Phnom Penh: Cambodia's new prime minister Hun Manet was groomed for years for the job by his iron-fisted father Hun Sen, and his takeover sees the completion of a dynastic transition long in the making.
Tuesday's unanimous parliamentary vote to install him as PM sees Hun Manet move from the premier's bodyguard unit to the seat of power.
Hun Sen last month announced his resignation, three days after claiming a landslide victory in a one-sided election that the ruling party was guaranteed to win after having silenced all viable opposition.
Hun Manet, already a member of the ruling Cambodian People's Party's (CPP) powerful permanent committee, has served as commander of the Royal Cambodian Army since 2018.
Born on October 20, 1977, the princeling graduated from US Military Academy West Point in 1999 and has more recently met world leaders including President Xi Jinping of China - Cambodia's main ally and benefactor.
But the 45-year-old four-star general only contested a parliamentary seat for the first time in July's election, a poll criticised internationally as neither free nor fair.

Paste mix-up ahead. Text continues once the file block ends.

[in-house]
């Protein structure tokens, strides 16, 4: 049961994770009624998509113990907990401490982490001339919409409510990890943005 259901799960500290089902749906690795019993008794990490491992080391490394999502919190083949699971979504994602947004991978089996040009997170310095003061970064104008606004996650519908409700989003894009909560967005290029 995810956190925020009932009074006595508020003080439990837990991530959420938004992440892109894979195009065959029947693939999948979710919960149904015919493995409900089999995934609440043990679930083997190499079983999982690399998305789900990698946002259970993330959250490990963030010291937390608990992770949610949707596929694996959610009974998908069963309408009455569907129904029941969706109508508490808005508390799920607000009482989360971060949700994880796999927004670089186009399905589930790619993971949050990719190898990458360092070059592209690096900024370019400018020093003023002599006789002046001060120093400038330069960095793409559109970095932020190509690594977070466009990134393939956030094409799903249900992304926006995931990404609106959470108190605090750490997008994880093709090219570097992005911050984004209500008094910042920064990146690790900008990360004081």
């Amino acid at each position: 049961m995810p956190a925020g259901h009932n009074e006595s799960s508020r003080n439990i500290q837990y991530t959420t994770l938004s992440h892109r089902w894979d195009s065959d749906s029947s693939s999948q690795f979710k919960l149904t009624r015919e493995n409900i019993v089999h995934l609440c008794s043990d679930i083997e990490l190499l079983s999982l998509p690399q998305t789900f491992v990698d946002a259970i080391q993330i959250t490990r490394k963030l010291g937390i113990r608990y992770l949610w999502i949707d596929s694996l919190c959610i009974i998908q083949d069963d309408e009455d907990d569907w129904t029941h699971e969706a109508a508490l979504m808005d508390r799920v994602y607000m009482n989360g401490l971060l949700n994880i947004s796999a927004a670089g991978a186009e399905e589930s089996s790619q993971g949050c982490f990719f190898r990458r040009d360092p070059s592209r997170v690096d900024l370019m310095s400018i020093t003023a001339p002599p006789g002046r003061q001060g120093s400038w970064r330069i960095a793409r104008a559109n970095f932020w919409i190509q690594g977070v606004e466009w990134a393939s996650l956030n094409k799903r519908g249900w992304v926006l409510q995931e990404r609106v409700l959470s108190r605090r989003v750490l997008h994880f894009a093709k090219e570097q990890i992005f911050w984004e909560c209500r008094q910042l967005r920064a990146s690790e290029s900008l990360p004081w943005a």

Raised in luxury
Hun Sen has trailed the handover to his son for a year and a half but he has also made it clear that he intends to wield influence after he steps down, scotching the notion the country could change direction when Hun Manet assumes power.
While Hun Sen's politics are shaped by his experiences of revolution and war as a young man during the genocidal Khmer Rouge regime in the 1970s, his son was raised in luxury and educated abroad.
Married with two daughters and a son, Hun Manet holds a PhD in economics from the University of Bristol in Britain and was the first Cambodian to graduate from West Point.
He has also served in leadership roles in the ruling CPP's youth movement, his father's bodyguard unit and the counterterrorism special forces.
Higher education abroad is no guarantee of a more liberal approach, exiled politician Sam Rainsy, a longstanding foe of Hun Sen, told AFP last month - pointing to Syria's brutal Assad dynasty.
"Syria's Bashar al-Assad is more educated than Hafez al-Assad, but the son is politically worse than the father," he said.
Sebastian Strangio, author of a book about Hun Sen's rule, told AFP that Hun Manet had shown little sign of having "either the ability or the desire to push Cambodia in the direction of significant reform".
Without his father's backing, it is not clear Hun Manet would be able to make changes even if he wanted to.
Chak Sopheap, executive director of the Cambodian Centre for Human Rights, said she had little hope of major change.
"Hun Manet is the product of a ruling elite that has turned Cambodia into a de facto one-party state where dissenting voice are not tolerated," she told AFP.